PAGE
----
Next move, back to Scotland: on the new FamilySearch.org for a parish birth/baptism for a John Dougall 1820-1840. Great ... 287 results ... all the MacDougalls and even some Douglas entries (Patience, self! this happens in some databases). No, skip that and go to the IGI at the old FamilySearch.org where I get one result (filters allowed, thank you): John was baptized 3 June 1824 in Edinburgh parish, Midlothian, son of Robert Dowgall and Susan McCulloch (OPR extraction). This does not conflict with a brother James who was born before March 1823 according to the gravestone.

Duly following up, thanks to FreeCENScotland I find John as a 16-year-old in Robert and Susan Dougall’s 1841 Edinburgh household (their only child) at 39 Albany Street, and as a 26-year-old divinity student in 1851.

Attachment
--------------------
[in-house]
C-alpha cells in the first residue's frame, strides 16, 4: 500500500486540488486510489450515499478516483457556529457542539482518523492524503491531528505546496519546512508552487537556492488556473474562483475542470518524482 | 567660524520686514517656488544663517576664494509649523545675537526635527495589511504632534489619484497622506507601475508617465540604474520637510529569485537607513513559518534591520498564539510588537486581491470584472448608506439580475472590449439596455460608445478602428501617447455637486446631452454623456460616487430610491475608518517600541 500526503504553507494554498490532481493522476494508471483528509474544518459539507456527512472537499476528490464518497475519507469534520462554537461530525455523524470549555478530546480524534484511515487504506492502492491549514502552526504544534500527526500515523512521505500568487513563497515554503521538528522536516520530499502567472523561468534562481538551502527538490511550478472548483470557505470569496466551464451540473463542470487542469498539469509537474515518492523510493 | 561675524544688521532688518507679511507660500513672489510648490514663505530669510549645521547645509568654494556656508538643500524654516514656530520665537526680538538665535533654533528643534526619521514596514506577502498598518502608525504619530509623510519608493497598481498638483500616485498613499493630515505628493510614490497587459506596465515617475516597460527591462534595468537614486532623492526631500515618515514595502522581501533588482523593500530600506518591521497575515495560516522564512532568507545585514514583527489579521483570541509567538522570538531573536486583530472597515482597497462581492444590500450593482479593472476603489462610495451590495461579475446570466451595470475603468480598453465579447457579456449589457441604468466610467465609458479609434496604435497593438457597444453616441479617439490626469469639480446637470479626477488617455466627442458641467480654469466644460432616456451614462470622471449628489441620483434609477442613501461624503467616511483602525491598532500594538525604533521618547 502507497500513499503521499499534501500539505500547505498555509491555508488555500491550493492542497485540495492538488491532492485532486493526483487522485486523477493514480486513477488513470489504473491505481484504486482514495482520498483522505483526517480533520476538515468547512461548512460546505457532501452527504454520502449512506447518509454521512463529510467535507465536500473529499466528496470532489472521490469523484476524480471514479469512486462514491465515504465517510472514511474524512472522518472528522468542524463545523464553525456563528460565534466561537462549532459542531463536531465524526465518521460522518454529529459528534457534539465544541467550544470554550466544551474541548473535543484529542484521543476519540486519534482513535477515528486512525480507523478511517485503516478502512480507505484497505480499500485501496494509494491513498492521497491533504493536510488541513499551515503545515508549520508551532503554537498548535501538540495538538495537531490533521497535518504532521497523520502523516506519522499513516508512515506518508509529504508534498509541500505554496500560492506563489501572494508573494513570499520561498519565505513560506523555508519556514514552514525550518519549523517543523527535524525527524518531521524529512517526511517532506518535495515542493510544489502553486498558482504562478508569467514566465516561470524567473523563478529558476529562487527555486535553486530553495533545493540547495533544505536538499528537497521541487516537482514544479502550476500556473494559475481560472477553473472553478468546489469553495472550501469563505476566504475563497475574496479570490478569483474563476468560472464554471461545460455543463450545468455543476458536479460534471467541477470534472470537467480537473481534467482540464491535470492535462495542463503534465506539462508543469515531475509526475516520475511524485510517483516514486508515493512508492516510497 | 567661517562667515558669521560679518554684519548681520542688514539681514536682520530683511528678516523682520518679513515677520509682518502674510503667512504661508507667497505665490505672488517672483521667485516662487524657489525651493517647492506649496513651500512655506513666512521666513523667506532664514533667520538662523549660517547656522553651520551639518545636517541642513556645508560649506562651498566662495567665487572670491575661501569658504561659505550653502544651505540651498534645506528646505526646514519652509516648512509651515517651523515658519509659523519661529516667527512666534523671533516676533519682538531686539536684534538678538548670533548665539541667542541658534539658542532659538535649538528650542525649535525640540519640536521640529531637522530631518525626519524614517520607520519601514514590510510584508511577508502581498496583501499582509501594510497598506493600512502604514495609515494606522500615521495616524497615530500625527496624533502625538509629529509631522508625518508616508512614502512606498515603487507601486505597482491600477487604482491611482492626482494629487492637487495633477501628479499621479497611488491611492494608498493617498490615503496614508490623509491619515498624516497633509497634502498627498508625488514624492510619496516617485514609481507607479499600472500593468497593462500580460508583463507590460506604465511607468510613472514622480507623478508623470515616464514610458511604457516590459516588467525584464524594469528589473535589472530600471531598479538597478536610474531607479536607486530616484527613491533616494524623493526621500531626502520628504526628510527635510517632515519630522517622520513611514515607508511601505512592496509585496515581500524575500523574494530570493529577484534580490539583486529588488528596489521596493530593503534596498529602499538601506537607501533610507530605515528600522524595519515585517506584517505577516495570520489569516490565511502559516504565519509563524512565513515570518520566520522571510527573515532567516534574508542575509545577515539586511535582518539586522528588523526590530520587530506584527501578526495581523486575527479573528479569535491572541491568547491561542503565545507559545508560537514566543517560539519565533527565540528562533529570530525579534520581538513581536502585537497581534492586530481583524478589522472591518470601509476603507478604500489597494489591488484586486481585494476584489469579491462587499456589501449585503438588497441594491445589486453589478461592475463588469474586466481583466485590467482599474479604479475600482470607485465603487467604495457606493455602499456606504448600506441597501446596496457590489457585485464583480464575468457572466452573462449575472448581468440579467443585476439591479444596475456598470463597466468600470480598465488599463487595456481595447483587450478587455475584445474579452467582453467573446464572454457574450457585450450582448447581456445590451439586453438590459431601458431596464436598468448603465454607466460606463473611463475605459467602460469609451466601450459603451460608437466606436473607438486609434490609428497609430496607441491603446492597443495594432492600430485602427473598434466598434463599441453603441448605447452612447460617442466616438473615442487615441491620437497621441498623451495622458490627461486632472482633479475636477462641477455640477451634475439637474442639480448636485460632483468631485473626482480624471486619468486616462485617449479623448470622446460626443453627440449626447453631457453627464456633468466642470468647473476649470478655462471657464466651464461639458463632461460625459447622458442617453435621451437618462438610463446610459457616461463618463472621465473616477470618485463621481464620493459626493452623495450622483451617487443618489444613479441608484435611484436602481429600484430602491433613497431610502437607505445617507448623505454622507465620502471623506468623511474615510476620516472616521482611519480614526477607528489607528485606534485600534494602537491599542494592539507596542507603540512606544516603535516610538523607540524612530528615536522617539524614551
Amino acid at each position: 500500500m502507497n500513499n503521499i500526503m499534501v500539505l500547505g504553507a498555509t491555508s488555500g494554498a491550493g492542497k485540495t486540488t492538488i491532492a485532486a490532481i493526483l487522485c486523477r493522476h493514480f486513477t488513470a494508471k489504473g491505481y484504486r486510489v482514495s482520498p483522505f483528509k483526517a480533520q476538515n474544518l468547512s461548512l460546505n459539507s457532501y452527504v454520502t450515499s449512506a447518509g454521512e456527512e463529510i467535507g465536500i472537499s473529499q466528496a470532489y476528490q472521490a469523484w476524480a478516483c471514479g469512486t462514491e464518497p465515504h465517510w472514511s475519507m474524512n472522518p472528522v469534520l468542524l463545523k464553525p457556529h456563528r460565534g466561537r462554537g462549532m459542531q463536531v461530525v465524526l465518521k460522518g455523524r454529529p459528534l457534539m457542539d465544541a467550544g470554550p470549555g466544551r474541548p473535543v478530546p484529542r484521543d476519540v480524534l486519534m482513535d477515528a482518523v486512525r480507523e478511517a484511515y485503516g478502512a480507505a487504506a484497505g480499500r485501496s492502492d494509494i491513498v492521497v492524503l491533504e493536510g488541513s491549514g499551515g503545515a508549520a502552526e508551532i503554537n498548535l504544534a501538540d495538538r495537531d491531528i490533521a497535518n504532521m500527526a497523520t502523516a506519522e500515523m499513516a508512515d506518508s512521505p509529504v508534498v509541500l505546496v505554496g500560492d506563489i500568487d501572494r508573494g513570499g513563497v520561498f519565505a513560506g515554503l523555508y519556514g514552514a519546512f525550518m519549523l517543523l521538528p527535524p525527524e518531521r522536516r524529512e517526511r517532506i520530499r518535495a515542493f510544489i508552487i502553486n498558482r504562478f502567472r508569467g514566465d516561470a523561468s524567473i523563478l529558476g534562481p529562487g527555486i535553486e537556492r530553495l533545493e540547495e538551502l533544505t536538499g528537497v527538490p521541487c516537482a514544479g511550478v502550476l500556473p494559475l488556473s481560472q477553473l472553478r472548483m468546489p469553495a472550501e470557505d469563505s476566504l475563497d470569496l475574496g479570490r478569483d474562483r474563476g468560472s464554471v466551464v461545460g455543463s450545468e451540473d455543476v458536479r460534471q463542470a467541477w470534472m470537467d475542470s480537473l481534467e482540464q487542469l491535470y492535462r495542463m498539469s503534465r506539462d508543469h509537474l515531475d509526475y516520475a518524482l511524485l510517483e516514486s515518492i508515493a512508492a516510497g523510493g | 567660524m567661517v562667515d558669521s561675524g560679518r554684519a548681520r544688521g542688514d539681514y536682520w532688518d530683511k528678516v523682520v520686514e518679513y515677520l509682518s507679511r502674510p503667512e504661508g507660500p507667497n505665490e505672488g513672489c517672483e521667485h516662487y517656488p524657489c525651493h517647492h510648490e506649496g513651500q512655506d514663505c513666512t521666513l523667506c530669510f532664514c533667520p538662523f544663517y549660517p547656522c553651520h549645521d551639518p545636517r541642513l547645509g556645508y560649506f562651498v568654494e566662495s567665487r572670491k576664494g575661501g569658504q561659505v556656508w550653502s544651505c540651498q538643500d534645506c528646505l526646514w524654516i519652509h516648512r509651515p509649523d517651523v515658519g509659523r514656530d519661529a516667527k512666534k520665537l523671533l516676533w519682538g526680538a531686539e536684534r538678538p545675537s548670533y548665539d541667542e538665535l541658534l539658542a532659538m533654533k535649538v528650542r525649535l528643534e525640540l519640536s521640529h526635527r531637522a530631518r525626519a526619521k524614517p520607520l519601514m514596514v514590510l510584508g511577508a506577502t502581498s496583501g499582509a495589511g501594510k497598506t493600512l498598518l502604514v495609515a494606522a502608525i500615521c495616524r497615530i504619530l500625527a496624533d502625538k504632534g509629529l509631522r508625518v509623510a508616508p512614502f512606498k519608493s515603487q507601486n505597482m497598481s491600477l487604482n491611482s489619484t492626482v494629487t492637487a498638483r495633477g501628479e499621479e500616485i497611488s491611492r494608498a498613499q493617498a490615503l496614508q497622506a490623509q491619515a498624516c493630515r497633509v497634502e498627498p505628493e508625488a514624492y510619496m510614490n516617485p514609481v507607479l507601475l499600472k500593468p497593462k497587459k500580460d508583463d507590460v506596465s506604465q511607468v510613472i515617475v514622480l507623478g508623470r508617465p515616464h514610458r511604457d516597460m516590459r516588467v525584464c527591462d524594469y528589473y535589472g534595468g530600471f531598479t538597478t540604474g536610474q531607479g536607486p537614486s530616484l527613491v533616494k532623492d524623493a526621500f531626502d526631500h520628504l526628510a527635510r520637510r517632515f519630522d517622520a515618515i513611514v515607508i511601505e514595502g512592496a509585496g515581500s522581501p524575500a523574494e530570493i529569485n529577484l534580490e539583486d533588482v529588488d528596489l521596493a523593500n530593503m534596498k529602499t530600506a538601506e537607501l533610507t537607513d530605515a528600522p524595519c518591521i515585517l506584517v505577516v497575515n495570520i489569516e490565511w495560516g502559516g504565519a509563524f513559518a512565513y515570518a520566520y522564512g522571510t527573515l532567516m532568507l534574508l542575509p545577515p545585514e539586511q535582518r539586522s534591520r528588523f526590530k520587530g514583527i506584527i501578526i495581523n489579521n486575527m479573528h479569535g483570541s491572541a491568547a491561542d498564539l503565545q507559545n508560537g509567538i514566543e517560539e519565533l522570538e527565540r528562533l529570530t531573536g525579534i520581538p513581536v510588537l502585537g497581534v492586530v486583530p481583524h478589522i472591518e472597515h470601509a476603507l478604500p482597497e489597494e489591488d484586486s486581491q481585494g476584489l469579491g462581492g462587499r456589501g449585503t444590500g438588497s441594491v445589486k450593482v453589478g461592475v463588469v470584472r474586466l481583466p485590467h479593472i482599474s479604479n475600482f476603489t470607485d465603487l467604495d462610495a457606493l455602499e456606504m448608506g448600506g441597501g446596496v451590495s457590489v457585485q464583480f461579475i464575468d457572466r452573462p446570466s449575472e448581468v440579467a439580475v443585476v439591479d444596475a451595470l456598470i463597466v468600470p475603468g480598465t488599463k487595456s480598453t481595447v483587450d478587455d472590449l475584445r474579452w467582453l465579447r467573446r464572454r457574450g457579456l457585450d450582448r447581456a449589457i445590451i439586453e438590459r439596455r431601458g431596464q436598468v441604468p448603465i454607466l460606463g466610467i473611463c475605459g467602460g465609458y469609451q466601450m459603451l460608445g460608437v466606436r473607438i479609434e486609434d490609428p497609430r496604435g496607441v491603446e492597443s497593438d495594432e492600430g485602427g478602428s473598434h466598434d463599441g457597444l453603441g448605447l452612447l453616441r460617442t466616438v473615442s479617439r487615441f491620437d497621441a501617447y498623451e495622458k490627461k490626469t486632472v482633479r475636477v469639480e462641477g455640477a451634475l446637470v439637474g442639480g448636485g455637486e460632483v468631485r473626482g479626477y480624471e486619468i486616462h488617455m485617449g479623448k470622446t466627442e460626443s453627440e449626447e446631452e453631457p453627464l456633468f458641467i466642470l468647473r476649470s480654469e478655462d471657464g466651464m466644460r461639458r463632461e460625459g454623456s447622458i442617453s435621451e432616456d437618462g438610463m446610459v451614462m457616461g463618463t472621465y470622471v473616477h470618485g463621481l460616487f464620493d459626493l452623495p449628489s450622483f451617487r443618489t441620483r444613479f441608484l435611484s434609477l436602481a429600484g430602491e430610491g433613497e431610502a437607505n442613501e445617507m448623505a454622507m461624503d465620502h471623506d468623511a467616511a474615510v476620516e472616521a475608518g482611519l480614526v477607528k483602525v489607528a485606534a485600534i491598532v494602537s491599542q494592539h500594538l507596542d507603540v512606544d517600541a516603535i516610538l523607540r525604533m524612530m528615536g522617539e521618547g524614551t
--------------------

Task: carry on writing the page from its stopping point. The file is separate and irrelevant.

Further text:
Fasti Ecclesiae Scoticanae should help me out here, but Dougall’s entry was the barest possible outline: born in Edinburgh in 1824; arrived in New South Wales in 1853; served 1854 at St Andrews, Sydney, and East Maitland 1869-1871; died in 1871.[1] It seems likely he attended either Divinity School (Kirk of Scotland) at the University of Edinburgh or New College (Free Church).

One notices the odd gap in Fasti from 1854 to 1869. Or is it a gap? Maybe the entry means he was continuously at the Scots Church until his appointment to East Maitland. However, it seems the man was barely settled in Sydney when his father died, so he might have taken an extended leave in Scotland. From the Sands Directories for Sydney and New South Wales 1858-1933 (intermittent) on Ancestry I learned that Rev John Dougall was resident at 450 Kent Street, central Sydney, from 1861 to 1868. The street number fluctuated a little— 450, 452, 458, 460—Kent Street.